Thanks be to God

I do not often get the oppor­tunity to watch much tele­vision. However, there are some times that I sit for an hour or so and just put on the set. Since I have no favorite shows or programs, I usually just “surf” through the channels hoping to find something of interest.

During this past month, I surfed through a few shows that portrayed families or friends gathered around a table for a Thanksgiving Day meal.

Often, the meal began with most folks sharing that they were thankful for certain things in their lives, certainly a good thing to reflect upon and share. But not once in my recent experience did I witness anyone indicating to whom they were thankful; there was just a generic ex­pression of thankfulness.

There was no indication of prayer, no mention of God, just a simple statement of being thankful.


I am finding this practice of excluding God in so many aspects of our society very prevalent today; perhaps this is an attempt to be politically correct.

So many of the serious is­sues we deal with in our lives today are presented from a purely humanistic perspective and while good practices are encouraged, there is seldom a reference to God or to the challenges God gives to us; there is rarely mention of our responsibility to contribute to building up the Kingdom of God here on earth.

It is no surprise, therefore, that there would be no refer­ence to offering thanks to God for all His blessings because little attention is paid to serv­ing God in all of society’s good works.

Do we not see this in our reluctance to include God in Christmas greetings (“happy holidays” versus “merry Christmas”) or for that mat­ter in many other holidays that should at least have some religious significance (Easter, a perfect example with the Eas­ter bunny appearing to have more importance than Jesus).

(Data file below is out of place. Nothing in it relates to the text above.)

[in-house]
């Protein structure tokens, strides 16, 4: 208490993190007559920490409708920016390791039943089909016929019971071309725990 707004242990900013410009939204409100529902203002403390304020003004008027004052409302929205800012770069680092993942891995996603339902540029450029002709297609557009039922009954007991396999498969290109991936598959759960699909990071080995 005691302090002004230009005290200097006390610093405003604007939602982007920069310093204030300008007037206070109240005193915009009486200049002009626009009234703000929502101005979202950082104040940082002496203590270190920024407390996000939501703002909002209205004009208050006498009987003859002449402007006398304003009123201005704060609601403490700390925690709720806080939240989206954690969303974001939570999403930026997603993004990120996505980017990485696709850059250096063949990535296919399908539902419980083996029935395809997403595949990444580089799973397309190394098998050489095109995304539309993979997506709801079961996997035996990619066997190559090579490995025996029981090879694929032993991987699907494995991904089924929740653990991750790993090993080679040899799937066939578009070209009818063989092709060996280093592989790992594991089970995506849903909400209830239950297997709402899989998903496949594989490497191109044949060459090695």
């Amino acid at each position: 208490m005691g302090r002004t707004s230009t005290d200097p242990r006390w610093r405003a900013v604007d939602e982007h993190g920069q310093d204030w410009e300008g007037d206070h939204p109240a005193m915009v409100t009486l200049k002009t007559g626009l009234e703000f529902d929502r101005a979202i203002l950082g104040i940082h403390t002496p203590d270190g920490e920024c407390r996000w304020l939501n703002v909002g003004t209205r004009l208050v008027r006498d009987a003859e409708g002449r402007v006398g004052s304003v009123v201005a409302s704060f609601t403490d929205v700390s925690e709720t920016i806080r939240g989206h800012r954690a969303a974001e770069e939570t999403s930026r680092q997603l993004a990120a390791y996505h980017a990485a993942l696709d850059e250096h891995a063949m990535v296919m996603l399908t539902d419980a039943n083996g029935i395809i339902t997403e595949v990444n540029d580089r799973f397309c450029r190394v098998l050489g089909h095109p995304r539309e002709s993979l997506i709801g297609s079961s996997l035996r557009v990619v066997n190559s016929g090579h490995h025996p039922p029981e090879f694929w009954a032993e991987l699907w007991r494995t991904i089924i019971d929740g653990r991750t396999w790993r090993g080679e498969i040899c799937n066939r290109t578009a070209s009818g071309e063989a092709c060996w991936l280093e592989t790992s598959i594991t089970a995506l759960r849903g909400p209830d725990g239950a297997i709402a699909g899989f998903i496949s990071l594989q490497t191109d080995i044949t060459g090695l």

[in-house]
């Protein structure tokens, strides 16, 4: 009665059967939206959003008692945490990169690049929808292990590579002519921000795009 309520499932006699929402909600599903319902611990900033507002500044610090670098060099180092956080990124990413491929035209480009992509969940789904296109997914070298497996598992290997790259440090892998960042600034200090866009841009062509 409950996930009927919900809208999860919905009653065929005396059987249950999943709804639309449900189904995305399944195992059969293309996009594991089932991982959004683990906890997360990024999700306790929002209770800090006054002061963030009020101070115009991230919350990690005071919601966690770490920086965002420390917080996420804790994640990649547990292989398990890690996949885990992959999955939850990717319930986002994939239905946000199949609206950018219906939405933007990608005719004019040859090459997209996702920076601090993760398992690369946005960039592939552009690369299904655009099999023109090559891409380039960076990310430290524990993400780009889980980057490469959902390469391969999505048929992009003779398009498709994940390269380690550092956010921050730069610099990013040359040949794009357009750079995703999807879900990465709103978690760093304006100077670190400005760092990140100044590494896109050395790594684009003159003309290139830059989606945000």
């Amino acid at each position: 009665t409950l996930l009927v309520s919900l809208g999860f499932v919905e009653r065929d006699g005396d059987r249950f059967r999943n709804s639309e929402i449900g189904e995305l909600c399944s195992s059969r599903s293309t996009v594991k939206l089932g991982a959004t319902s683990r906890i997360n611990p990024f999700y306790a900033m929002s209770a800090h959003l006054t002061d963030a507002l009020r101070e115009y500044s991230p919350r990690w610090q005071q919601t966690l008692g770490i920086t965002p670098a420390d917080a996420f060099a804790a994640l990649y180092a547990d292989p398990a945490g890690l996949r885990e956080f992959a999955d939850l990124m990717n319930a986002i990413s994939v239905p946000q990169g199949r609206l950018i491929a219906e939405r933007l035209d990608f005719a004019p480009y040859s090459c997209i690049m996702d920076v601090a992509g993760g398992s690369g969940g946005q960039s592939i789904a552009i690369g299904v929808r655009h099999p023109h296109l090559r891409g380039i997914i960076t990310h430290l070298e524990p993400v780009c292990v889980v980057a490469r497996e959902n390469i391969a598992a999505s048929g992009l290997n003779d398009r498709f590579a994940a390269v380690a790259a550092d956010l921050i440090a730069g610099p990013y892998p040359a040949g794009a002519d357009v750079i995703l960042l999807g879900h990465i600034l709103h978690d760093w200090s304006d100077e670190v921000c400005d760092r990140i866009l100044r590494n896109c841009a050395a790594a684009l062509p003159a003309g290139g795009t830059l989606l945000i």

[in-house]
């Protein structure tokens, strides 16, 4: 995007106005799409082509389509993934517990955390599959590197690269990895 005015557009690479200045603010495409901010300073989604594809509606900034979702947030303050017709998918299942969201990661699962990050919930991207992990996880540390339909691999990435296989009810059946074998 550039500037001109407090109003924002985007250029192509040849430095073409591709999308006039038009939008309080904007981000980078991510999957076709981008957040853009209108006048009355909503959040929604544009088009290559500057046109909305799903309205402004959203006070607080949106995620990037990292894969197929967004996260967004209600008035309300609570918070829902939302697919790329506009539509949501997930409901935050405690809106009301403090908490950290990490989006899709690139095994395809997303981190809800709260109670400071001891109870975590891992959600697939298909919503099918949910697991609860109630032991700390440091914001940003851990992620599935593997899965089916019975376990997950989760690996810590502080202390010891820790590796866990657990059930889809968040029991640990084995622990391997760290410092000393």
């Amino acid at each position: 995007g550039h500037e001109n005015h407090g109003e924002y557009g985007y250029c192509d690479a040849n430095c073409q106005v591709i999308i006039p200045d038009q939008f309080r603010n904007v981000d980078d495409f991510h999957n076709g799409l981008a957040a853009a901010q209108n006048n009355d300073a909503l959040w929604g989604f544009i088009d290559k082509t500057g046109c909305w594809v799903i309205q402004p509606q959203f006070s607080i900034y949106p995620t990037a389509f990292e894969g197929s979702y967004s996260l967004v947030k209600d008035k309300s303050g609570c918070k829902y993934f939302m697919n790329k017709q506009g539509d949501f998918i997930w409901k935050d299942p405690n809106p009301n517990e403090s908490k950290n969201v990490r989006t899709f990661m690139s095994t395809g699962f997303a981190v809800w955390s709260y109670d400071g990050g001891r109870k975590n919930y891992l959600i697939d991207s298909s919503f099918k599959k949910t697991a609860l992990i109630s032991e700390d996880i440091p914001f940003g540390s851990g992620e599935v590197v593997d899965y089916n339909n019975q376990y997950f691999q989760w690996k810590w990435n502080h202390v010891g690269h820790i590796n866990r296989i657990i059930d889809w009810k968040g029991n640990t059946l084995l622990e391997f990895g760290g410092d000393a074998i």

For the most part, many in our society have stopped being thankful to God for our nation (Independence Day) or for those who have given their live or service to our country (Memorial Day and Veterans Day). These days have become for many simply reasons to have parties and to engage in secular celebrations with little reflection of the true meaning of these days.

Don’t let this Thanksgiving holiday pass without focus­ing on the One who has given us all so much for which we should be thankful. Let us make this day a time of praise for the One who continu­ally showers us with so many blessings.

When we give thanks, let us not forget to specifically thank God for all His good­ness. If possible, begin the day with Mass, begin your meal with prayer and as you share the stories of your blessings, acknowledge the true source of all the goodness you have received.

A blessed Thanksgiving Day to all.

Most Rev. Robert E. Guglielmone

Bishop of Charleston